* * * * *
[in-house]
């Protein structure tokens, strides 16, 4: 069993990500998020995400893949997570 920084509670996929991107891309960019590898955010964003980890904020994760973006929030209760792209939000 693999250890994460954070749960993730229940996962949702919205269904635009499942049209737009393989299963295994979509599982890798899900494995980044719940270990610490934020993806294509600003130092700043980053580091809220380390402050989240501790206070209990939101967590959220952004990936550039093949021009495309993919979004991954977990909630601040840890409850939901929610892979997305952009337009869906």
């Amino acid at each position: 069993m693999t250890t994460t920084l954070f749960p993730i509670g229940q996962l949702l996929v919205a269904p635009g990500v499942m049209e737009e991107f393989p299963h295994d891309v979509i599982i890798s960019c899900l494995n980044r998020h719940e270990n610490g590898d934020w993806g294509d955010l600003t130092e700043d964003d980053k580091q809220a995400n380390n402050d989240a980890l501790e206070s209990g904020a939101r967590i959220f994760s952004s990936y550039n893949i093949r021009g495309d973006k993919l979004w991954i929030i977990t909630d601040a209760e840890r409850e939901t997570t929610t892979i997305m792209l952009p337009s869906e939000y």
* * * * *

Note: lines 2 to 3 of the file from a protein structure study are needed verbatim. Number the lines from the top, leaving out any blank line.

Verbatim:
């Protein structure tokens, strides 16, 4: 069993990500998020995400893949997570 920084509670996929991107891309960019590898955010964003980890904020994760973006929030209760792209939000 693999250890994460954070749960993730229940996962949702919205269904635009499942049209737009393989299963295994979509599982890798899900494995980044719940270990610490934020993806294509600003130092700043980053580091809220380390402050989240501790206070209990939101967590959220952004990936550039093949021009495309993919979004991954977990909630601040840890409850939901929610892979997305952009337009869906």
């Amino acid at each position: 069993m693999t250890t994460t920084l954070f749960p993730i509670g229940q996962l949702l996929v919205a269904p635009g990500v499942m049209e737009e991107f393989p299963h295994d891309v979509i599982i890798s960019c899900l494995n980044r998020h719940e270990n610490g590898d934020w993806g294509d955010l600003t130092e700043d964003d980053k580091q809220a995400n380390n402050d989240a980890l501790e206070s209990g904020a939101r967590i959220f994760s952004s990936y550039n893949i093949r021009g495309d973006k993919l979004w991954i929030i977990t909630d601040a209760e840890r409850e939901t997570t929610t892979i997305m792209l952009p337009s869906e939000y």